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"I believe that to meet the challenges of our times, human beings will have to develop a greater sense of universal responsibility. It is the foundation for world peace."

Tibetan Man in Asylum Catch-22

June 5, 2008

By Bill Johnson,
Rocky Mountain News (USA)
Wednesday, June 4, 2008

Maybe this is what we truly have been reduced to, either through our
collective, irrational post-911 fear of non-Americans or the sheer,
unseeing incompetence of our current government.

His name is Namgyal Tsering. He is 35, and for years now has worked
as a maintenance man at a downtown Denver hotel.

He arrived in this country a decade ago, fleeing his native Tibet
just ahead of China's political-dissent posse. He made it to Nepal, a
well-worn path multiple thousands had taken before him.

He knew immediately he would need travel documents, which, from
everything I have learned the past few days, are about as hard to
purchase on the street there as a hamburger here.

He landed in the U.S., his fake Nepali passport in hand, and beat a
path to Boulder County where, five years earlier, some 200 Tibetans
he knew had arrived under a U.S. government-sponsored asylum
resettlement program.

Namgyal Tsering was welcomed warmly, remembers Tenzin Dhongyal, 35,
now the president of the Tibetan Association of Colorado, whose own
mother had fled to India, and was resettled by the U.S. government to
Boulder County in 1993. He would arrive years later under a
government-authorized family reunification act.

Namgyal Tsering went to work immediately, immersing himself in the
local community, soon rising to a respected board position in the association.

In September 2002, he came forward and applied for asylum. He'd met a
woman. He wanted a normal life.

There would be a series of hearings. The system would work its course.

Late last year, the federal ruling came down: Namgyal Tsering, not a
single criminal or other mark on his record here, would have to be
deported. He had been in the country too long, the rules said, before
applying for asylum.

He would not, though, be deported back to either China or Tibet.

No, the judge ruled, he would be deported back to where his passport
said he came from: Nepal.

This was so even though Immigration and Customs Enforcement's big
problem all along was that Namgyal Tsering had been in the U.S. for
four years on a fake Nepali passport.

He was arrested and placed in a detention facility on March 19, the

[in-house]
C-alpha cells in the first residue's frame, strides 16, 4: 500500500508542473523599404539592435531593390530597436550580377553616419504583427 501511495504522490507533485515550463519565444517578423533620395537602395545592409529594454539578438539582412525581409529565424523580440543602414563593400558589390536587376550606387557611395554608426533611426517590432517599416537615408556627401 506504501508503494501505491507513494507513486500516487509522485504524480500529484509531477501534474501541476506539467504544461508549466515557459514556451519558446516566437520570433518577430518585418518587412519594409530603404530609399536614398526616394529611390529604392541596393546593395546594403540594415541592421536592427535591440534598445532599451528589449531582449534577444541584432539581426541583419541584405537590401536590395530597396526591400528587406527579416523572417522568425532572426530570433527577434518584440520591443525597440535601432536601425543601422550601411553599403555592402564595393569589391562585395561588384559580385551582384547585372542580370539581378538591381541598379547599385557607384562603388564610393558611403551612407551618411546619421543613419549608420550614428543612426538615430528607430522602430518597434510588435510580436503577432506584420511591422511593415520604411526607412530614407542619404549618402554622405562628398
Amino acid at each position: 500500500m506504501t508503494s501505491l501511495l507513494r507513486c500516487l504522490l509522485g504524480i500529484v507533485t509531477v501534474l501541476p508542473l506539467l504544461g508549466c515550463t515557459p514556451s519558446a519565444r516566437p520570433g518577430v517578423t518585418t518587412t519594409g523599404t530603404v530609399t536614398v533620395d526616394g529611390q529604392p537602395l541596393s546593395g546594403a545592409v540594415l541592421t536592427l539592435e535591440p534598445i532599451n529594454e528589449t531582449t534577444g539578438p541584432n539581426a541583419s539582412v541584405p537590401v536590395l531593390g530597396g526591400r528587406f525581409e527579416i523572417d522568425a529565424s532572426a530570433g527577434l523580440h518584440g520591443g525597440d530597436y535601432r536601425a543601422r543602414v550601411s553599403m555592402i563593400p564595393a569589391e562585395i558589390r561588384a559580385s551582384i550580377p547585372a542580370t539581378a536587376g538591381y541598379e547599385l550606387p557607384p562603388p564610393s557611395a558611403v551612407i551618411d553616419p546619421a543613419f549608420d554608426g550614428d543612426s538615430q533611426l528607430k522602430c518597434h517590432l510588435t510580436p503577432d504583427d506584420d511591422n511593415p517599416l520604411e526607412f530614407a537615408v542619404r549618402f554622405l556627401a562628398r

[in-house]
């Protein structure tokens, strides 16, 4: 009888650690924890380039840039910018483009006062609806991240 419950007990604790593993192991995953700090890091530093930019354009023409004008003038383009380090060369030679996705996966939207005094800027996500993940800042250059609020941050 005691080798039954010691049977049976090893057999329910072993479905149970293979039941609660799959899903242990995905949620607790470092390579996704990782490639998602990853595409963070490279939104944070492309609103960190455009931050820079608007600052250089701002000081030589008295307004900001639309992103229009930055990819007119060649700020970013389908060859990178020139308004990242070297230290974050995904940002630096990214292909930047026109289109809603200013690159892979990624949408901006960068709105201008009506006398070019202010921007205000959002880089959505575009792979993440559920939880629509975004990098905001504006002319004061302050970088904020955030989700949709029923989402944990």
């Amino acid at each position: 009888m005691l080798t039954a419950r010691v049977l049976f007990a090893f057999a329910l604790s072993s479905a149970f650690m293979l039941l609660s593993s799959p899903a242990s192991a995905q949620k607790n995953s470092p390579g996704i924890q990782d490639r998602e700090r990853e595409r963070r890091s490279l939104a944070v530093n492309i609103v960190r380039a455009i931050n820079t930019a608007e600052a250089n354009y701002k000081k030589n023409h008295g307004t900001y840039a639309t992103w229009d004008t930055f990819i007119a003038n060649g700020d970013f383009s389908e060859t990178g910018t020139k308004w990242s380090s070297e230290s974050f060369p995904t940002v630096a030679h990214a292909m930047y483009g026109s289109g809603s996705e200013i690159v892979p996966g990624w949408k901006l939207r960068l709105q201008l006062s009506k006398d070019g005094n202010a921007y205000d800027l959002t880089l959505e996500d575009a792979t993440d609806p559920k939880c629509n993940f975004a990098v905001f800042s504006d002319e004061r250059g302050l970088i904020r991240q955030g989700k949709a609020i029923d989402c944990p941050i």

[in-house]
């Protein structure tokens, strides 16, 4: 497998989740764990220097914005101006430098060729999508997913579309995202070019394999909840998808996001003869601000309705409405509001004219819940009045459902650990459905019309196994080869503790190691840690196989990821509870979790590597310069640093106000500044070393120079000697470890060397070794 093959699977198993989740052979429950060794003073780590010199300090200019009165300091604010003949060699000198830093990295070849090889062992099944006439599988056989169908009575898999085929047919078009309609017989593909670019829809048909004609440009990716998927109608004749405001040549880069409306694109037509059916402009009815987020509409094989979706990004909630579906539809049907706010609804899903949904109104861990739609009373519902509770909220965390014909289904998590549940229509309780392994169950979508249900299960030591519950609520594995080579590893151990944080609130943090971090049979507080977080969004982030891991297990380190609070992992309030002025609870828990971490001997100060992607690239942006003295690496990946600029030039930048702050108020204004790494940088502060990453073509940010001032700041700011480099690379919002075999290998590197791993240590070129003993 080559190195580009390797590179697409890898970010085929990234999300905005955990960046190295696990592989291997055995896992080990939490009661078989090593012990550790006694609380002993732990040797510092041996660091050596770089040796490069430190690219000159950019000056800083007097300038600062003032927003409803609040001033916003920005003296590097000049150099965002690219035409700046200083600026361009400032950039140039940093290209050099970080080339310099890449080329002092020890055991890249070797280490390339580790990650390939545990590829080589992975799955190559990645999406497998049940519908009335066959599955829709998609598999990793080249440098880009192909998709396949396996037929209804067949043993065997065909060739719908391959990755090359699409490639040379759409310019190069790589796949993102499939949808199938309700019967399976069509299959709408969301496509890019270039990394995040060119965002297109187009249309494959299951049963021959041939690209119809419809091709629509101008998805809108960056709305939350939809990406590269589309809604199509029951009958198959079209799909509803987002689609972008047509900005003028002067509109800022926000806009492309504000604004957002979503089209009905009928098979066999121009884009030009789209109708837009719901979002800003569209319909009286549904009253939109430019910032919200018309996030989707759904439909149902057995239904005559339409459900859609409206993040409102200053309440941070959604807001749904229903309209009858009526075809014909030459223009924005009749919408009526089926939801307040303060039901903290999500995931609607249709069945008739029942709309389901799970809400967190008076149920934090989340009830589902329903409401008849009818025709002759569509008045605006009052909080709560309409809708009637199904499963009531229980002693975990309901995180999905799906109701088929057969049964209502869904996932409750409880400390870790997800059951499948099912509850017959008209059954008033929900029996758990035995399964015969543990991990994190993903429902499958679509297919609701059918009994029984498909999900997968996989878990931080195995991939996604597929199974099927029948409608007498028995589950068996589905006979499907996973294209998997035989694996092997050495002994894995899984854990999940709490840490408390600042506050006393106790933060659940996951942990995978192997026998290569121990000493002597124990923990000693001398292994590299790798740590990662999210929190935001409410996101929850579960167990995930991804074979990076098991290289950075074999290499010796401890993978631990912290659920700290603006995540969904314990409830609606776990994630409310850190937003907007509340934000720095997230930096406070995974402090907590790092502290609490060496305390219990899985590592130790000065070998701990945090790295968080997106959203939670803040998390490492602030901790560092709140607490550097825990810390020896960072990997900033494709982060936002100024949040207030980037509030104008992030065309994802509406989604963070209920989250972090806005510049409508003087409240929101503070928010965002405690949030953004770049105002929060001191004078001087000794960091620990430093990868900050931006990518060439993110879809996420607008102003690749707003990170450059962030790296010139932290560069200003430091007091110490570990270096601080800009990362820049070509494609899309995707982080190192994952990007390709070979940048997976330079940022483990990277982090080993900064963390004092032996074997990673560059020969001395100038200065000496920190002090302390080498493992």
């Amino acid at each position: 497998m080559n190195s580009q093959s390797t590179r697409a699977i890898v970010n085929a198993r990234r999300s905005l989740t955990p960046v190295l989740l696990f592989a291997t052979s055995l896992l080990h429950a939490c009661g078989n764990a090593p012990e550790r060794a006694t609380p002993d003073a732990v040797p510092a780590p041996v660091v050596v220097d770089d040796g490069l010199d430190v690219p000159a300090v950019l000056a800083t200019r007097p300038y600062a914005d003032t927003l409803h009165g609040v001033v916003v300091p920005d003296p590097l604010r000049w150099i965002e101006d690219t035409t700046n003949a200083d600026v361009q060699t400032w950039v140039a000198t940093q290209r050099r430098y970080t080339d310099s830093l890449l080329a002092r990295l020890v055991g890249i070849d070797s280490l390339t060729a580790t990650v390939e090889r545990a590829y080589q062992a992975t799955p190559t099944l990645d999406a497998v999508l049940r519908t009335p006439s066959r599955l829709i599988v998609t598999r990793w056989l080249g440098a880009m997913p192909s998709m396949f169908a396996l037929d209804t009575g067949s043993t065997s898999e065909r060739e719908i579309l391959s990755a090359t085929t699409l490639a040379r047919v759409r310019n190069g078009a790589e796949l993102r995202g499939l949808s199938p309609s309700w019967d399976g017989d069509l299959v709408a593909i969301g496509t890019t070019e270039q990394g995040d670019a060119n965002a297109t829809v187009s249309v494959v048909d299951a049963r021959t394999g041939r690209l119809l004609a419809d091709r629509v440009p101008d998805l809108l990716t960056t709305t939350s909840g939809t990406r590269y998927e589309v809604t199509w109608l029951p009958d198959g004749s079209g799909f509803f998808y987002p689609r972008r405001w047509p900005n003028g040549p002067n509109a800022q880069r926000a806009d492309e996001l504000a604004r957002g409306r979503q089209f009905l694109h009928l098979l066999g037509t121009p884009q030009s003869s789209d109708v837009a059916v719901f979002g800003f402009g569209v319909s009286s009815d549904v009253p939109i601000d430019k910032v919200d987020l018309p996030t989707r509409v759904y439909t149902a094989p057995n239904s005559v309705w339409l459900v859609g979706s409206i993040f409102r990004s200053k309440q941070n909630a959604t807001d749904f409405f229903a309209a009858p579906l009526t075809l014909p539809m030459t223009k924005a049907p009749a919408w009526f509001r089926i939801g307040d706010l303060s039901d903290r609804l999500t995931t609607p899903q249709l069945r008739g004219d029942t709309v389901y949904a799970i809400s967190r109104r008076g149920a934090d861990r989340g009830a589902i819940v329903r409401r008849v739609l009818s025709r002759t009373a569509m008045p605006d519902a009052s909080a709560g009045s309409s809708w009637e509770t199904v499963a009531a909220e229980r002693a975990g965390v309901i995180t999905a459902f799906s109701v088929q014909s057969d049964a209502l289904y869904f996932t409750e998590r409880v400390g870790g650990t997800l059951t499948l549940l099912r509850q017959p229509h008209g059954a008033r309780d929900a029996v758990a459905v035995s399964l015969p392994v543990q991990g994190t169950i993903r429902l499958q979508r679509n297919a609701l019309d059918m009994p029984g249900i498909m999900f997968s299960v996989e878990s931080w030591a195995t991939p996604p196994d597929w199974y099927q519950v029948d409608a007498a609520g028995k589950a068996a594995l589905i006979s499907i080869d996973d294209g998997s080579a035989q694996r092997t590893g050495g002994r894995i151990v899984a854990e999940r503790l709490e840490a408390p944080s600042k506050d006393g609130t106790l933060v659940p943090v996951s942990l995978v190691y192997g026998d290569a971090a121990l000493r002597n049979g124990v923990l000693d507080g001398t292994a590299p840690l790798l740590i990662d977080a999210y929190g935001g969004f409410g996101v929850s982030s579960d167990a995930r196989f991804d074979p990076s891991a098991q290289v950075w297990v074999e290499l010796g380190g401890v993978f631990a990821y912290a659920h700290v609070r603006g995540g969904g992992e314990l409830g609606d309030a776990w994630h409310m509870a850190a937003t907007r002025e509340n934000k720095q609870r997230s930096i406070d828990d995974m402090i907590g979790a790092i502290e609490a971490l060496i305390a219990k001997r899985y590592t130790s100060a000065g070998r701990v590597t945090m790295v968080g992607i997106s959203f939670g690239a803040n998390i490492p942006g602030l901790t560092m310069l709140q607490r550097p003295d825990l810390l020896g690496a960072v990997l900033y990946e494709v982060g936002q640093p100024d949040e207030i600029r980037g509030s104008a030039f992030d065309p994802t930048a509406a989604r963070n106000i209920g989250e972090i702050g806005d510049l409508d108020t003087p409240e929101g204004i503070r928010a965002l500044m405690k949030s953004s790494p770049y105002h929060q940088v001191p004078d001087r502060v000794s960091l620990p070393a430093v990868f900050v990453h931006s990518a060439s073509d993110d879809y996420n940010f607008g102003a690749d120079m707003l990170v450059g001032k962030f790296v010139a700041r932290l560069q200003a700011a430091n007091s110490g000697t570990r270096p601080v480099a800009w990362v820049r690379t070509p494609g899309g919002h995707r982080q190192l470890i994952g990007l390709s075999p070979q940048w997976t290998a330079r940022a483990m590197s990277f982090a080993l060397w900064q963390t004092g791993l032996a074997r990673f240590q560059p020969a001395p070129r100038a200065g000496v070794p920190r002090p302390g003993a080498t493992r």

same day ICE officials called him and he willingly went down on their
invitation to come talk about his case.

A final appeal hearing is scheduled for Thursday. No one expects a
reversal, which will make the man eligible for immediate deportation.

"They want to deport him because he is here on a fake Nepali
passport, but are sending him to a place where they know he is not a
citizen, where they know he will be immediately handed over to China,
imprisoned, tortured and put to death because he is a Tibetan who
fled Tibet," Tenzin Dhongyal said.

Namgyal Tsering was and still remains, he said, a man with limited
English proficiency, who could not possibly have known the
one-year-in-the-U.S. timeline rule related to seeking asylum.

It raises the question: When is a Tibetan with asylum rights in the
U.S. not a Tibetan with asylum rights? When, apparently, he is a
Tibetan holding for too long a phony Nepali passport.

"Everyone, including the U.S. government, knows it is how you get out
of Tibet," Tenzin Dhongyal said. "There is no Tibetan passport. You
get out through money and bribery.

"The U.S. clearly understands this and the need for asylum. It is why
I and some 250 other Tibetans are here in Boulder County now,
completely legally."

Nyima Yangkey, 33, of Lafayette, met Namgyal Tsering some four years
ago, after she, too, was settled in Boulder County by the U.S. government.

They are in love. Sixteen months ago, they had a son together,
Namkha. She is now beside herself.

"The judge," she pleaded in an interview on Tuesday, two days ahead
of the appeal hearing, "does not understand. He must think this is a
small deportation case, unmindful of what will happen if Namgyal is
sent back to Nepal.

"It is just not fair to send him back to Nepal on a fake Nepali
passport," she said. "My son is too young to lose his dad."

I should have expected the federal government's response to my
inquiries about all of this. I had to go over it with several
bureaucrats before I got one who would put his name behind his words.

"It was all argued before a federal judge," ICE spokesman Tim Counts
said of Namgyal Tsering's case, refusing to consider even for a
second the irony of deporting a man back to a country the U.S.
government knows he not a citizen of, and what his likely fate will be.

"Our job," he said of ICE, "is to carry out the lawful orders of a
federal judge. It is that simple."

I persisted. Certain imprisonment? Torture? Execution? Human rights?

Nothing registered.

At least this government today is not bothering much to even pretend
anymore. I suppose we should all in a way be grateful for at least that.

Being a beacon for everything that is civilized, the last bulwark of
hope for the world's unwashed, downtrodden, oppressed and repressed
might have been an overreach to begin with.

I just hope I'm not the guy down the line who has to explain the
timeline, the rules and the rest of it to little Namkha Tsering.

As much as it makes me sad and mad, it makes me shake.
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